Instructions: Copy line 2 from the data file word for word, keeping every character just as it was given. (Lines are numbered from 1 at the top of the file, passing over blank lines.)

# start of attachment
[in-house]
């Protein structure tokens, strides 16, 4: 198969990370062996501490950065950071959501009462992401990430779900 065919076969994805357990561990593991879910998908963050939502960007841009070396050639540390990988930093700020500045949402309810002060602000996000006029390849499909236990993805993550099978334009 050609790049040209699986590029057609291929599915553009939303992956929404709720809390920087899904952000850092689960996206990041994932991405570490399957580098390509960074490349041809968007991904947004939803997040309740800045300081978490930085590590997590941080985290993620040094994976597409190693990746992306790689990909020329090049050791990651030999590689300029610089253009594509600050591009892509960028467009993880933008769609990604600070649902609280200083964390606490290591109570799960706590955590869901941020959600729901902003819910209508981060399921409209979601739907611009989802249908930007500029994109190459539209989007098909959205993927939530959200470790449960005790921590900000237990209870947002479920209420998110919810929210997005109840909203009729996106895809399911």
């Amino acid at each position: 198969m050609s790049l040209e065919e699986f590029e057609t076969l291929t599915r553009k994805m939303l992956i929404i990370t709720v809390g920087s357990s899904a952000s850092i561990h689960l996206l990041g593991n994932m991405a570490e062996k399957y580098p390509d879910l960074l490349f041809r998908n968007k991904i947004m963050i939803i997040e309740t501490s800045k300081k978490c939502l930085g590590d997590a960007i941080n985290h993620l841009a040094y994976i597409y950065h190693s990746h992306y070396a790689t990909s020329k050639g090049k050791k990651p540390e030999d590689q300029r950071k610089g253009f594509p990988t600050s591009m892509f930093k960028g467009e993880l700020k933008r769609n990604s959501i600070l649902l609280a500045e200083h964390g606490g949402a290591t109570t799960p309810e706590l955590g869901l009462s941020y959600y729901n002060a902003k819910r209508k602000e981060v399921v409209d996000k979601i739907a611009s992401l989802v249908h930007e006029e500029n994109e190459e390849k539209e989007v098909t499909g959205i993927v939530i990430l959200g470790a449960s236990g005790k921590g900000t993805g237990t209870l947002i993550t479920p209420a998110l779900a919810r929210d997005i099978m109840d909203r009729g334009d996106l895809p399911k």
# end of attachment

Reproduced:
């Protein structure tokens, strides 16, 4: 198969990370062996501490950065950071959501009462992401990430779900 065919076969994805357990561990593991879910998908963050939502960007841009070396050639540390990988930093700020500045949402309810002060602000996000006029390849499909236990993805993550099978334009 050609790049040209699986590029057609291929599915553009939303992956929404709720809390920087899904952000850092689960996206990041994932991405570490399957580098390509960074490349041809968007991904947004939803997040309740800045300081978490930085590590997590941080985290993620040094994976597409190693990746992306790689990909020329090049050791990651030999590689300029610089253009594509600050591009892509960028467009993880933008769609990604600070649902609280200083964390606490290591109570799960706590955590869901941020959600729901902003819910209508981060399921409209979601739907611009989802249908930007500029994109190459539209989007098909959205993927939530959200470790449960005790921590900000237990209870947002479920209420998110919810929210997005109840909203009729996106895809399911």